Sink or Swim

Mac was the first friend I made at my first job, when we were both fresh out of high school, and is the keeper of all my secrets. She knows where I have all the bodies buried and I am well acquainted with all the skeletons in her closets.

We have evolved to the point of being able to read each other’s thoughts on more than one occasion. To this day, any mention of a boy named Kennedy will elicit the most awful slurping noises and bellyfuls of laughter between us. Or, just the mere mention of the words “Western Whopper” can leave us doubled over in laughter and incapacitated for indefinite periods. That cheap date….

We’ve been there for each other for over 25 years, sink or swim. I had her shoulder to cry on every time CJ cheated on me. She had mine when when she had the measles and thought the spots would never go away. When her boyfriend, B, broke her heart over a ridiculous incident, I went to him and told him in no uncertain terms what a jerk he was. She’s better off without him anyway.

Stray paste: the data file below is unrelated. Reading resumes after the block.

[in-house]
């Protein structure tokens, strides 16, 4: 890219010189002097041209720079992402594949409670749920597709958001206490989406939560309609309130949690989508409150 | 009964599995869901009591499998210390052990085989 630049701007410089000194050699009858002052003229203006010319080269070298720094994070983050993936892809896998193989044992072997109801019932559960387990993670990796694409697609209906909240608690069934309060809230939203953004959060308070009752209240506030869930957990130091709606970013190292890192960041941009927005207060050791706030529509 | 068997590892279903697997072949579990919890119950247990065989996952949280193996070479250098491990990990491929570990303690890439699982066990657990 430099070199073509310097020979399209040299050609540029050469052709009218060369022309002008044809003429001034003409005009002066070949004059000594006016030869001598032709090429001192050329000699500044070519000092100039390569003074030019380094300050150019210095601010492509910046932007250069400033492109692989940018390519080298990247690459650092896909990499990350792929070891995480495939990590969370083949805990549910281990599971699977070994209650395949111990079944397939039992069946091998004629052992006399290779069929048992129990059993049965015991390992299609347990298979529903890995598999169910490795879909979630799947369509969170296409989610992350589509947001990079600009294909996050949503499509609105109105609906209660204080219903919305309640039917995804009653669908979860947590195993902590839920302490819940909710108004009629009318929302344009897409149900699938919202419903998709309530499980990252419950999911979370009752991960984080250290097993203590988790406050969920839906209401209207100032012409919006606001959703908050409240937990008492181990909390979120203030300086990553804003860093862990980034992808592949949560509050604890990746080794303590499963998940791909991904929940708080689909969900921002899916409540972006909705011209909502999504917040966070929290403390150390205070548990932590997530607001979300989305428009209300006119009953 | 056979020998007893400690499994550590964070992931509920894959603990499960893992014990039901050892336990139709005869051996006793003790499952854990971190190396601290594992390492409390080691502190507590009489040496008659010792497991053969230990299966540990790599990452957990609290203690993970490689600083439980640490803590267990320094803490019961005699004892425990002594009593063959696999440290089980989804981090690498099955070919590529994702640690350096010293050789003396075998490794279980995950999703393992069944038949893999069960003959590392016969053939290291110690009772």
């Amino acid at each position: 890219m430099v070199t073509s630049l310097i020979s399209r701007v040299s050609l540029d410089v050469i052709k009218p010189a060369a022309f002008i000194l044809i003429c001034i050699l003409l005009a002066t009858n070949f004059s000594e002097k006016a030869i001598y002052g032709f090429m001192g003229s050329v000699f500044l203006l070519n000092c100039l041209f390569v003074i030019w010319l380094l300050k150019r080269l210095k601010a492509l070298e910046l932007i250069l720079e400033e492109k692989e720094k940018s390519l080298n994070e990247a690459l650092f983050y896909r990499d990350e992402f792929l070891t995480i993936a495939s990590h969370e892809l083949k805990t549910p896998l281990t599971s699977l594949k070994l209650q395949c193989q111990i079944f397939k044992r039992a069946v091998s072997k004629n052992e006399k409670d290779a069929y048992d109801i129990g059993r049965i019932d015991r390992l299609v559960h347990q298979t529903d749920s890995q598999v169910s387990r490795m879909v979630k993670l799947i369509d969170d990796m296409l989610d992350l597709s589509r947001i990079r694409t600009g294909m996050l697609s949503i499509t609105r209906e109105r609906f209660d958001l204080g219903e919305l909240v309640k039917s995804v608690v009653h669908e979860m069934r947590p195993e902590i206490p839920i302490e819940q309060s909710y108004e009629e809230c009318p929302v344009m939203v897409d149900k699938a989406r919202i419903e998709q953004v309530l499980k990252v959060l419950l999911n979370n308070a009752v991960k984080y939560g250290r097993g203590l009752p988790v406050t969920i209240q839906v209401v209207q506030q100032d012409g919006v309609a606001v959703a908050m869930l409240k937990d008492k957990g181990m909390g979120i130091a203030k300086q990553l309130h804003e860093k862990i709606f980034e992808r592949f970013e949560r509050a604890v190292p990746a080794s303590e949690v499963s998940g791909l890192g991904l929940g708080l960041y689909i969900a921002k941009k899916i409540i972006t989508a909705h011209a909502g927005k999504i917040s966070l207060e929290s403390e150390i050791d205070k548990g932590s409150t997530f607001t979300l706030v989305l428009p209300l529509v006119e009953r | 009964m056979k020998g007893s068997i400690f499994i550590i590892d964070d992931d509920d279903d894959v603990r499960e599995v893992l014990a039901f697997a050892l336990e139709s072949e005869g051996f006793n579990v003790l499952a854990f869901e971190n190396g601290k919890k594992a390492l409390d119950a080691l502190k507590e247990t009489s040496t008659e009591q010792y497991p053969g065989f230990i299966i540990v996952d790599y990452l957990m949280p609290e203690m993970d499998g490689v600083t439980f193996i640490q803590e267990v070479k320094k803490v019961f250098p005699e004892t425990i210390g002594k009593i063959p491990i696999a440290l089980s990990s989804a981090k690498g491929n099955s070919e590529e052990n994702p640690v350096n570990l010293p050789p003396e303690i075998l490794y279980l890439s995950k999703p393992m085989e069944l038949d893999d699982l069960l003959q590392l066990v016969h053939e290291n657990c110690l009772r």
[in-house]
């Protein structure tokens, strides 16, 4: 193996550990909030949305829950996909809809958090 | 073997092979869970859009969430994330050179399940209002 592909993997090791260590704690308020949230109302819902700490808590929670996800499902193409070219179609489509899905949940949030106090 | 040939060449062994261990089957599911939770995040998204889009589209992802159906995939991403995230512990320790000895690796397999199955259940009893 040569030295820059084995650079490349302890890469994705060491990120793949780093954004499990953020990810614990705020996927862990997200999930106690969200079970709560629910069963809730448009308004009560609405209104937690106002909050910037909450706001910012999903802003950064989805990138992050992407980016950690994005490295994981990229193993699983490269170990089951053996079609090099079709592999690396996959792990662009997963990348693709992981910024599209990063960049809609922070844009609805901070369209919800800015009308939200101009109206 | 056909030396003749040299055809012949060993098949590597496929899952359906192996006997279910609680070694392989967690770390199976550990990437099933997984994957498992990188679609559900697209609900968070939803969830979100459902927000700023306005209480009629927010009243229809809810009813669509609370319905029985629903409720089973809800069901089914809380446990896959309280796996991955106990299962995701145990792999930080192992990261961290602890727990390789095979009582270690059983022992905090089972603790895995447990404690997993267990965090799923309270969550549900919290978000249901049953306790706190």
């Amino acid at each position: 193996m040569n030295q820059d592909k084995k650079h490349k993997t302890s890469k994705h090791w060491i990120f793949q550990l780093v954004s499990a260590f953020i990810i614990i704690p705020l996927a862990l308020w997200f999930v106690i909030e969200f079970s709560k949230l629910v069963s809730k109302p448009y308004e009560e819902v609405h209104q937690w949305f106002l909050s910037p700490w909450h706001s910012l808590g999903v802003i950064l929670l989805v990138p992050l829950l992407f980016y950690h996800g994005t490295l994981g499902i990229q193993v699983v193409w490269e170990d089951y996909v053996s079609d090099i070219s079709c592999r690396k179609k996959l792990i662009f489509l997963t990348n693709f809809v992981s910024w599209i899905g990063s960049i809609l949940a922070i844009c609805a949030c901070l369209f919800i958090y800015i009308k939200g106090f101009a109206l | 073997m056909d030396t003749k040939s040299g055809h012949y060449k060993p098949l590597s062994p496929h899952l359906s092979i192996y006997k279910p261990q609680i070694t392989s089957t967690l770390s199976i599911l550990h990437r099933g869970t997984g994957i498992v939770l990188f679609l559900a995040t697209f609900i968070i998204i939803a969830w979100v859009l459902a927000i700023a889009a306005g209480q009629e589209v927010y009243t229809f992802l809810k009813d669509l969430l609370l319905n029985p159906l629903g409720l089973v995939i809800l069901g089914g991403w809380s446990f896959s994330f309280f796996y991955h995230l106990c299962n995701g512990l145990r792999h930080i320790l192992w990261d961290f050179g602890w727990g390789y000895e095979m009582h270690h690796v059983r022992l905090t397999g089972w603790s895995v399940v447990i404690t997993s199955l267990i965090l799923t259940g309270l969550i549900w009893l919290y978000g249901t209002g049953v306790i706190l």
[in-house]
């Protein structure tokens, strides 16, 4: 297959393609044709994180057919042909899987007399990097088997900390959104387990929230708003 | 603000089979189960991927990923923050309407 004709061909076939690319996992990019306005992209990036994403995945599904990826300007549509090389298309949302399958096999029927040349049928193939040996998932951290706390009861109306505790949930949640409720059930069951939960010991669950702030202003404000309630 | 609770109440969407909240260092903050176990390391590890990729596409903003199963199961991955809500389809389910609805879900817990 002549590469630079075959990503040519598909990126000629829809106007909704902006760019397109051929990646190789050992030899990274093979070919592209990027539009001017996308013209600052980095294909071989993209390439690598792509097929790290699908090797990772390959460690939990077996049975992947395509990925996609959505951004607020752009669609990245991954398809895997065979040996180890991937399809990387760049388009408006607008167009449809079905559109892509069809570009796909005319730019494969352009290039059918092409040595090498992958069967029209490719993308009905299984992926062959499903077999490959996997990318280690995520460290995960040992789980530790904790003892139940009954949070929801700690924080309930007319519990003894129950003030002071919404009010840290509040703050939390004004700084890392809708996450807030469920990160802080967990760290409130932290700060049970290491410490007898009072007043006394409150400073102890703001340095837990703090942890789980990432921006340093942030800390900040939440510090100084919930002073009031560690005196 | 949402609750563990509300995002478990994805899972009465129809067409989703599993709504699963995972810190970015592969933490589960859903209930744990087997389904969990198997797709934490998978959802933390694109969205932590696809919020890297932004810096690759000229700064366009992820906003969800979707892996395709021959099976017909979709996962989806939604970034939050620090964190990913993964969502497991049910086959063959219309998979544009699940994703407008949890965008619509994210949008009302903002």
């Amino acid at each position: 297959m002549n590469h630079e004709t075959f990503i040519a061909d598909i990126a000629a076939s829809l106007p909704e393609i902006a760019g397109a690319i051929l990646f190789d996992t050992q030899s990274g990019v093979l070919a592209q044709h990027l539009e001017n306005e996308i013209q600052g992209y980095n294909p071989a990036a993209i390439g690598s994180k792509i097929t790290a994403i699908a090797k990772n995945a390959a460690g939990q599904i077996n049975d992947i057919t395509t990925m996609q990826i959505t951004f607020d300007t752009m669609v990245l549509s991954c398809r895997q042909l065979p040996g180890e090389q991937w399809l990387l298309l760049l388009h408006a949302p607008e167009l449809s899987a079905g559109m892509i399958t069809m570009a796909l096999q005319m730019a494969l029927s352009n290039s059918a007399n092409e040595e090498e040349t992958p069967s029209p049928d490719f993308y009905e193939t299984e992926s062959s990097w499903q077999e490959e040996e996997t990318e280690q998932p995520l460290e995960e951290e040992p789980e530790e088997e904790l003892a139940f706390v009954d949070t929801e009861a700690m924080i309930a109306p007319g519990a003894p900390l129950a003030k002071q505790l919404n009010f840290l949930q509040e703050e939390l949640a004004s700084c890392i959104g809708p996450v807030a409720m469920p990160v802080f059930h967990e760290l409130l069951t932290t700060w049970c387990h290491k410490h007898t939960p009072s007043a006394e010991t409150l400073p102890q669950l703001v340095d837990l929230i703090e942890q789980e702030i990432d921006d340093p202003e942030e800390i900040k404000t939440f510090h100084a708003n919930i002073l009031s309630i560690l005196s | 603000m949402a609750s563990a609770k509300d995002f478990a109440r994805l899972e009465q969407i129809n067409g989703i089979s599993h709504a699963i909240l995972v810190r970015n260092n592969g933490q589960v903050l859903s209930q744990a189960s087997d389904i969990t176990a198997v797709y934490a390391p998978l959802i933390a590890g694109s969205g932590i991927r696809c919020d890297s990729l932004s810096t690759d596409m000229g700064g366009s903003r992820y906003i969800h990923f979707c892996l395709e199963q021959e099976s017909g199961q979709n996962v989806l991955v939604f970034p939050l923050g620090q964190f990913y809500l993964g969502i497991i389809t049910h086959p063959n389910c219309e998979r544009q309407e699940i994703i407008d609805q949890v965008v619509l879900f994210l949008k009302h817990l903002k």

But perhaps the first real life “adult” situation we’ve had to face together was when I had to break the news to her that her boyfriend, my mentor and good friend, had passed away quite suddenly. I had arranged with our friend, D, to meet up at Mack’s house to deliver the sad news. And for the entire night of her ordeal we three sat and ate and cried together.

The night before my wedding, there was no hen party, no bridal shower. Instead, we were up making bridal bouquets and putting the finishing touches on wedding favors at Mack’s house, which was minutes from the church. After three hours’ sleep we were up again at 6:30 am to finish decorating the church pews. I couldn’t have arranged the entire wedding without my girls, considering that the groom, all the groomsmen, and parents of the bride and groom were geographically scattered in different states and countries. Mack also toasted my parents, while I kept nudging her and reminding her to mention how “kind and modest” I was. We couldn’t keep a straight face all day.

Now we’re grown and live a thousand miles apart, but we still keep in touch. We don’t share boyfriend problems anymore; now we stress ourselves about how to deal with spouses and children. We have an abundance of respect for each other that it’s actually impossible to imagine us falling out. We continue to bounce ideas off each other and cry on each other’s shoulders occasionally, albeit with a little help from AT&T.

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